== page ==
The highest-ranked states in CNBC's annual Top States for Business are dominated by places that build housing to accommodate new workers and their growing families. Conversely, an overriding reason some states fail to rank in the top tier despite many other positive attributes is their unwillingness to add enough housing. Perhaps these states have been taken hostage by the "NIMBYS."
NIMBY is short for "Not In My Backyard!" It has become synonymous with zoning strategies in many of the most desirable communities in the United States. The playbook for neighborhood associations in these districts has remained relatively simple over the years: Restrict construction of any kind (but particularly high-density housing construction) in an effort to keep congestion down and local schools' test scores high.
But policies that prevent new housing construction force residents to compete aggressively for a limited supply of homes. This has come at a heavy cost in places such as San Francisco County, where average monthly rents for a market-rate, three-bedroom apartment have soared to $4,613 today according to CoStar, a commercial real estate information and marketing provider based in Washington, D.C. Over the past 10 years, the number of working-age residents has grown at 40 times the rate of the population of children under the age of five.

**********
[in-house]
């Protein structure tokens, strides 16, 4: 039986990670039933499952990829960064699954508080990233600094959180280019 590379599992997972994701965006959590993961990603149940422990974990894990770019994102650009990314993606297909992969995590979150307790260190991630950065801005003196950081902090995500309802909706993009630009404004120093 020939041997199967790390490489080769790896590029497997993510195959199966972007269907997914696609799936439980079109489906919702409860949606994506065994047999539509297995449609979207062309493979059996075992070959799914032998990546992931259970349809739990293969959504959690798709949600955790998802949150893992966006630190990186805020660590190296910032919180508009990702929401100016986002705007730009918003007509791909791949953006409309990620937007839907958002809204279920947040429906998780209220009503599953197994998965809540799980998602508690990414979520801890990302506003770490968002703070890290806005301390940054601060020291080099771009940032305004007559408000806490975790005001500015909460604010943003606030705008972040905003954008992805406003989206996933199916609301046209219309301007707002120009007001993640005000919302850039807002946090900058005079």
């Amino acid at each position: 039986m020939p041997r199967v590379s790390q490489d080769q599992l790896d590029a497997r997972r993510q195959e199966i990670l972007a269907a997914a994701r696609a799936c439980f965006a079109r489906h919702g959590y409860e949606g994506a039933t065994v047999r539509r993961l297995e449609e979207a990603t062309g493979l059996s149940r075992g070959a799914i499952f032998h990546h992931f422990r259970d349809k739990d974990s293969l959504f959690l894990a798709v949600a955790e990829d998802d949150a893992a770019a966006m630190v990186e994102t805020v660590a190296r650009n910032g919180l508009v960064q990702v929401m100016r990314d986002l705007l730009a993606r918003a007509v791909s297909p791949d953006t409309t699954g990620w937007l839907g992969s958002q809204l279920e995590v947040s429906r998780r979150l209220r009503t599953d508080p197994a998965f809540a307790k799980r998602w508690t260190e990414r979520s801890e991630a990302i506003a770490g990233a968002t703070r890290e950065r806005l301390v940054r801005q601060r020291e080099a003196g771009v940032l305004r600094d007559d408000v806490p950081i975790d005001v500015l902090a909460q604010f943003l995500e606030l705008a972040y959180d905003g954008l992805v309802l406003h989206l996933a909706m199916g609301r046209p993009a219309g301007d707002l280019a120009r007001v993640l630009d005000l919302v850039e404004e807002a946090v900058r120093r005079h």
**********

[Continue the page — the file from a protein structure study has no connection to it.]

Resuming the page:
Members of the largest generation in American history (those born in the late 1980s and early '90s) are fast approaching their 30s, the point in life when families are growing and access to spacious, budget-friendly housing takes priority. As these young people's families grow, their housing needs will change, and access to reasonably priced housing will become even more important.